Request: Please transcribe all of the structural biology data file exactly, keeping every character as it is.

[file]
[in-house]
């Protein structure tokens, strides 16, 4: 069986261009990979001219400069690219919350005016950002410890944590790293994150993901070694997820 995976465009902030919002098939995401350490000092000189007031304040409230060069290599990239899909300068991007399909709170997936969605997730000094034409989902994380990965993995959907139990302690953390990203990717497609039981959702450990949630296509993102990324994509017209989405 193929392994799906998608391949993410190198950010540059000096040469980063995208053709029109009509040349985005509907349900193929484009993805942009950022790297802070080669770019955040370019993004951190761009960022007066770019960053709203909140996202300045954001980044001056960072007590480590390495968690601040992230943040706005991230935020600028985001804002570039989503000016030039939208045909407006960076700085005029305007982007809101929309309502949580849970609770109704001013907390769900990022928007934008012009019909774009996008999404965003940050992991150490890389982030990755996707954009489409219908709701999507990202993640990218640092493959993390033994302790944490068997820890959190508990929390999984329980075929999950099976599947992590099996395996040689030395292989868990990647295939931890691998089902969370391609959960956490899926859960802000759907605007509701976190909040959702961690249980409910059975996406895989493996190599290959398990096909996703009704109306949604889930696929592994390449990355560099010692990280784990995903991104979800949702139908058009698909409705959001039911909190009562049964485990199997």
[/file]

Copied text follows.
[in-house]
């Protein structure tokens, strides 16, 4: 069986261009990979001219400069690219919350005016950002410890944590790293994150993901070694997820 995976465009902030919002098939995401350490000092000189007031304040409230060069290599990239899909300068991007399909709170997936969605997730000094034409989902994380990965993995959907139990302690953390990203990717497609039981959702450990949630296509993102990324994509017209989405 193929392994799906998608391949993410190198950010540059000096040469980063995208053709029109009509040349985005509907349900193929484009993805942009950022790297802070080669770019955040370019993004951190761009960022007066770019960053709203909140996202300045954001980044001056960072007590480590390495968690601040992230943040706005991230935020600028985001804002570039989503000016030039939208045909407006960076700085005029305007982007809101929309309502949580849970609770109704001013907390769900990022928007934008012009019909774009996008999404965003940050992991150490890389982030990755996707954009489409219908709701999507990202993640990218640092493959993390033994302790944490068997820890959190508990929390999984329980075929999950099976599947992590099996395996040689030395292989868990990647295939931890691998089902969370391609959960956490899926859960802000759907605007509701976190909040959702961690249980409910059975996406895989493996190599290959398990096909996703009704109306949604889930696929592994390449990355560099010692990280784990995903991104979800949702139908058009698909409705959001039911909190009562049964485990199997």